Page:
An article in the New York Times revealed the many ways that states are attempting to deal with this problem. For example, California and New York are hoping to obtain waivers from the government to allow Medicaid reimbursement in larger facilities, while Kentucky is attempting to determine if programs with multiple-bed units must be considered a single facility. Others, like Washington, have resorted to downsizing, while treatment facilities in Illinois, like Chicago’s Haymarket Center, have covered the costs for 40 new enrollees this year.
However, such generosity has a financial limit. As Haymarket Center spokesman Jeffrey Collard noted, “I don’t know how long we can continue to do that—to provide services and not get paid for them.”
Sixty-one percent of Americans who participated in the poll were in favor of Colorado Amendment 64, which allows the legal use of recreational marijuana but with heavy taxes and sale restrictions for people under the age of 21. Of that number, 68% were Democrats, 60% were independents, and 52% were Republicans. When asked if marijuana should be legalized in all 50 states, 51% of the participants said yes, while 37% said no. Of the yes votes, 62% were Democrats and 51% were independents, but only 36% of Republican participants agreed with full legalization.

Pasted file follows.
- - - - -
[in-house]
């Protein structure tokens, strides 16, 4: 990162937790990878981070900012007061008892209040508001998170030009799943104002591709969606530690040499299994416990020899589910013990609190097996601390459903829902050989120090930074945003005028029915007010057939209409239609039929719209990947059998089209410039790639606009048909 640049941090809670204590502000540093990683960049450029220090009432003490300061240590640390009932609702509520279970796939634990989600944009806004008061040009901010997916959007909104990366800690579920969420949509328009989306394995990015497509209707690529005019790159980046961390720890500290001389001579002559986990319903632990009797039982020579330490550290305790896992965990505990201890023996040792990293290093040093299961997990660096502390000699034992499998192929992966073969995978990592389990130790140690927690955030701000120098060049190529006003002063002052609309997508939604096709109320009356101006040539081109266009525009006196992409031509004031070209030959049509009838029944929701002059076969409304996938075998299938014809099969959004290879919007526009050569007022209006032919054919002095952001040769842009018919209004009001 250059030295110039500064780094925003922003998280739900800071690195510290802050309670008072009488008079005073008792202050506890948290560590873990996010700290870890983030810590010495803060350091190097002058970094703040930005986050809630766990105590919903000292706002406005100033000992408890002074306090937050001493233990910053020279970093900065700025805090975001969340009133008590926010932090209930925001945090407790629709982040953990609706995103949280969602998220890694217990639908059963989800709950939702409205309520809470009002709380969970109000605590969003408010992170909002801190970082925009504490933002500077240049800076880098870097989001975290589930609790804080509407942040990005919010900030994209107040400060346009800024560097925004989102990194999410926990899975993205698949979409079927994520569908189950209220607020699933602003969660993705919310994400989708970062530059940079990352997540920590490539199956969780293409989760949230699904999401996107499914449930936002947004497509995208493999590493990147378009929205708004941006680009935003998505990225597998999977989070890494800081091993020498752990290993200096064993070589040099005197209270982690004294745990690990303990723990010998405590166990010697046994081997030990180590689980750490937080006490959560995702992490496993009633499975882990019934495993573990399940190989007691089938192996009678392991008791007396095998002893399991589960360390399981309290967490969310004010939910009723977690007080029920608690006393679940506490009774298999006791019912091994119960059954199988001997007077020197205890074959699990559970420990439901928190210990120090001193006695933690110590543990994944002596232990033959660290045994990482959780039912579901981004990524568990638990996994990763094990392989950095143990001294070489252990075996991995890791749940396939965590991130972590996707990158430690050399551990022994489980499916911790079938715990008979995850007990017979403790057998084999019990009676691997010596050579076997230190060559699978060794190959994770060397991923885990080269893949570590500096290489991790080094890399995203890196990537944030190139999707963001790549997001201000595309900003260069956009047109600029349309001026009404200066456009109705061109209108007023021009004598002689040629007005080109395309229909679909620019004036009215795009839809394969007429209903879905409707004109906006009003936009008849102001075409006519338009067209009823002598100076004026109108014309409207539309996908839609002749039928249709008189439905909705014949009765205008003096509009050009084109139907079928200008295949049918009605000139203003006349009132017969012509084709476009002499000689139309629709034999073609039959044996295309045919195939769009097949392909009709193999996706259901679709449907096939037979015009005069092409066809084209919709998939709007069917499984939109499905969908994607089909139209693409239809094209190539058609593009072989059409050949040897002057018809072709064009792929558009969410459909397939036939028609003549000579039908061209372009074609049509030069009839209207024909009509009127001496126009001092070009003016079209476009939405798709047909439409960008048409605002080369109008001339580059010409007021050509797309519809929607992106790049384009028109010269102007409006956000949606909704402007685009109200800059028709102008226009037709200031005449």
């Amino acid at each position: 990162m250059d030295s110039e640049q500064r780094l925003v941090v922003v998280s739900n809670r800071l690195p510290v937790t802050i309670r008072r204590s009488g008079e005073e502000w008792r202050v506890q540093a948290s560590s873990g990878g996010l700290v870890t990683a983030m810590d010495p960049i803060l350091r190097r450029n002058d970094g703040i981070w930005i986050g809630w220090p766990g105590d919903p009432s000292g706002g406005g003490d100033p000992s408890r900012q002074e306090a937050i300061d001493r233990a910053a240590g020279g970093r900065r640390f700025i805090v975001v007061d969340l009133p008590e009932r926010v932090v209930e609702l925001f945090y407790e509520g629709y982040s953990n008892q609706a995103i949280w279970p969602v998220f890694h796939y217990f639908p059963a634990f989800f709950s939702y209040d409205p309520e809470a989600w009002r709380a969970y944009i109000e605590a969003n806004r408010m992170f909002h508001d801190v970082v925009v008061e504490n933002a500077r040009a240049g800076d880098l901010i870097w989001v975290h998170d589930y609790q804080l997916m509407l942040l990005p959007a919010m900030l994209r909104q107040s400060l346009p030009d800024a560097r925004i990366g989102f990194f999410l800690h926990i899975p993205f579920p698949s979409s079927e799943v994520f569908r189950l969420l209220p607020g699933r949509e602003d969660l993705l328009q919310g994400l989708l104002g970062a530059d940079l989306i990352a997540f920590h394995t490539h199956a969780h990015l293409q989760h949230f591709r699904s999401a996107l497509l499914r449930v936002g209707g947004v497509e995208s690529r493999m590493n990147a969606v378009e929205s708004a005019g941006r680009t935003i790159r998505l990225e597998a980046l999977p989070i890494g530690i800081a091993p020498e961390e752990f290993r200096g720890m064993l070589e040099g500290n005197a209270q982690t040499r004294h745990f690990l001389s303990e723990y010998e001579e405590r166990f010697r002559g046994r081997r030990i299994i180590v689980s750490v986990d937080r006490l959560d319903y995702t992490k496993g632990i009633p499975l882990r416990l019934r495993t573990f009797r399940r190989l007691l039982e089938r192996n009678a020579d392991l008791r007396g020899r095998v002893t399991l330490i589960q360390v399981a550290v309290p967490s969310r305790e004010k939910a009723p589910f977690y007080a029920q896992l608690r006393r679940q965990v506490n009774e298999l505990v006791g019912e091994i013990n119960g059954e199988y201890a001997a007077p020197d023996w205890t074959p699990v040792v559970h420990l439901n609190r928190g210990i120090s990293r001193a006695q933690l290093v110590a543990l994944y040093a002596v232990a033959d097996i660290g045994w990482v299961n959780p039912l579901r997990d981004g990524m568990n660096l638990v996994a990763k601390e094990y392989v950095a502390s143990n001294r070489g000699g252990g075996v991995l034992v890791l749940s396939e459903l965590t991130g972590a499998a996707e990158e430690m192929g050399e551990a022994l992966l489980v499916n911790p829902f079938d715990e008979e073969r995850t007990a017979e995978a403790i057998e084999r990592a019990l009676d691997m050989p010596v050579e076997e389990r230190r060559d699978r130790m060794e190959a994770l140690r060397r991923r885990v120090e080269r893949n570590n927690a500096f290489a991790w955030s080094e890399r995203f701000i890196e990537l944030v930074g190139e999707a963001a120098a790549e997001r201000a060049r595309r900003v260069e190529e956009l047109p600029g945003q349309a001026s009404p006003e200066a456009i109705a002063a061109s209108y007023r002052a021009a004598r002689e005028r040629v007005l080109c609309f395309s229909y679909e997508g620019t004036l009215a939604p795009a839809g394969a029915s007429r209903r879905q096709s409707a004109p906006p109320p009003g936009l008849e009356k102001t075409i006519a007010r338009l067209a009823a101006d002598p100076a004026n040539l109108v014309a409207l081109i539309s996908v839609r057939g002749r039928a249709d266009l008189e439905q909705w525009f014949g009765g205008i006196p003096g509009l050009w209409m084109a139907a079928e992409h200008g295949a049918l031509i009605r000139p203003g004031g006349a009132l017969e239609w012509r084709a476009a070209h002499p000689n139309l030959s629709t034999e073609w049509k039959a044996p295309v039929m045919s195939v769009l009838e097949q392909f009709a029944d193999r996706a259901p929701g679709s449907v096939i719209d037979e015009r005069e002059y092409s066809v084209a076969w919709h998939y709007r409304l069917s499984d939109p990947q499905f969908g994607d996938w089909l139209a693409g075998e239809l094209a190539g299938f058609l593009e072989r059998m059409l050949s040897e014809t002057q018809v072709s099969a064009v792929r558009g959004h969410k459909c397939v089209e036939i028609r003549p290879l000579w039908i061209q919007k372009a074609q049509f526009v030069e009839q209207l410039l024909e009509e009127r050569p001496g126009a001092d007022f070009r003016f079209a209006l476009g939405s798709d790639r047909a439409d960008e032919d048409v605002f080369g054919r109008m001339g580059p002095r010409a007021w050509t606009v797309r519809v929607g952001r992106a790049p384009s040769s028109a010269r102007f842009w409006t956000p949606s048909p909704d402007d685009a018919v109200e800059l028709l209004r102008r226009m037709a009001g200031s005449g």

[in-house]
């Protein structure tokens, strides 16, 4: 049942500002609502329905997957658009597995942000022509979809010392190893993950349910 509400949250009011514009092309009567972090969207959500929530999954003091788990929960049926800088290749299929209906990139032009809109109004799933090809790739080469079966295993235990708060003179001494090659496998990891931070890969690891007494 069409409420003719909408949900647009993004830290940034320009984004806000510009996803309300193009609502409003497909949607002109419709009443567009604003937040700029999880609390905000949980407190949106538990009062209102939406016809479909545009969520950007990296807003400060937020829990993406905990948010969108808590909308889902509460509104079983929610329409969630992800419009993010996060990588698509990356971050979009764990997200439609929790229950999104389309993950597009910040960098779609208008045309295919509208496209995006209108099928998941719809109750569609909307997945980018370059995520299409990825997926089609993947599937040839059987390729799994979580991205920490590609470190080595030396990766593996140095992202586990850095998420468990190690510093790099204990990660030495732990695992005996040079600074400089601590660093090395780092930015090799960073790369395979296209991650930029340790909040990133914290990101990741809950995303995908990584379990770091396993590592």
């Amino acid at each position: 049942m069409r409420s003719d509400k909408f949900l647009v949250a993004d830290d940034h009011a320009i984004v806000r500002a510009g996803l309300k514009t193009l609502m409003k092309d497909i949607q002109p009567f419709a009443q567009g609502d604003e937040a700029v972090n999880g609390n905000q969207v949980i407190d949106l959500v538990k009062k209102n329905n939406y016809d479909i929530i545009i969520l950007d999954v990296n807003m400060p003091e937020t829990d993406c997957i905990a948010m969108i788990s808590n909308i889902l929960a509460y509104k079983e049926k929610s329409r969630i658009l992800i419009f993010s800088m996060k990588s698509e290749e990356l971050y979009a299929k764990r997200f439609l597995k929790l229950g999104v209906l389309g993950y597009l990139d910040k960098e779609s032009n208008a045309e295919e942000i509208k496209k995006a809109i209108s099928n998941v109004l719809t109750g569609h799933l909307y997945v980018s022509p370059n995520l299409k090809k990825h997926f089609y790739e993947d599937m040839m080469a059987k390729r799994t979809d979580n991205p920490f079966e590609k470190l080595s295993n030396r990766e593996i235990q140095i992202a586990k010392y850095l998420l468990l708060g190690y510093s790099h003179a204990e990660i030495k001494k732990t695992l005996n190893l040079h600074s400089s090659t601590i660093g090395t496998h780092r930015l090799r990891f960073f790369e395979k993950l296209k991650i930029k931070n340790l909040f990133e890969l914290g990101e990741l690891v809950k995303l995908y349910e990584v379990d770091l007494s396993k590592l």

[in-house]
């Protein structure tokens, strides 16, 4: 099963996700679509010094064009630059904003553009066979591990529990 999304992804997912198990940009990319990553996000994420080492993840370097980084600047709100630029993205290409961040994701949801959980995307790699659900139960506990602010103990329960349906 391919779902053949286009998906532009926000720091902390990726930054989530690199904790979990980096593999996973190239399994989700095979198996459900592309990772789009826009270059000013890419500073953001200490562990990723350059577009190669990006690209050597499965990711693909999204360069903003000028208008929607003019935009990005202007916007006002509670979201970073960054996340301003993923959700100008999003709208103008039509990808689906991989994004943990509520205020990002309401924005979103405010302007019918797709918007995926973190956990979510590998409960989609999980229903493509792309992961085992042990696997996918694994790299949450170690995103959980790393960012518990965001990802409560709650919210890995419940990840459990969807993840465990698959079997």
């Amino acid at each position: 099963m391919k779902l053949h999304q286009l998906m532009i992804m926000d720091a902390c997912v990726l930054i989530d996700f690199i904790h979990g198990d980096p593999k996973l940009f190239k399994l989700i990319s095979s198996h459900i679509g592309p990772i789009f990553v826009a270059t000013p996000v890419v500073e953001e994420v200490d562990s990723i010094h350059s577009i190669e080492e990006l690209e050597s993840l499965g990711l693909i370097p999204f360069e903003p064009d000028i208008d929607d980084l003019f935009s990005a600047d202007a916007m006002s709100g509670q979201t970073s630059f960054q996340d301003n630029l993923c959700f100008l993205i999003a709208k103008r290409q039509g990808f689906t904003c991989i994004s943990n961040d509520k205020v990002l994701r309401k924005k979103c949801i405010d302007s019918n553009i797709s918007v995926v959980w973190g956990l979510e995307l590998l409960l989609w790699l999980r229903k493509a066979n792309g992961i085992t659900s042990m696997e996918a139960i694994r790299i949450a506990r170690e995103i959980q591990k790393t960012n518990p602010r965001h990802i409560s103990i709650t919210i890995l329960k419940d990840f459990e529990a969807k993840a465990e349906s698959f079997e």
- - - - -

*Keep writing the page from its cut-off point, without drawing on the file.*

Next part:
The parties found more common ground on other related issues, most notably in regard to government efforts to police marijuana laws. A full 60% of Americans—including 60% of Democrats and 55% of Republicans—felt that these actions cost more than they were worth. A majority of respondents, including 55% of Democrats and 49% of Republicans, believe that the government should not be able to enforce federal laws regarding marijuana after states have declared it legal.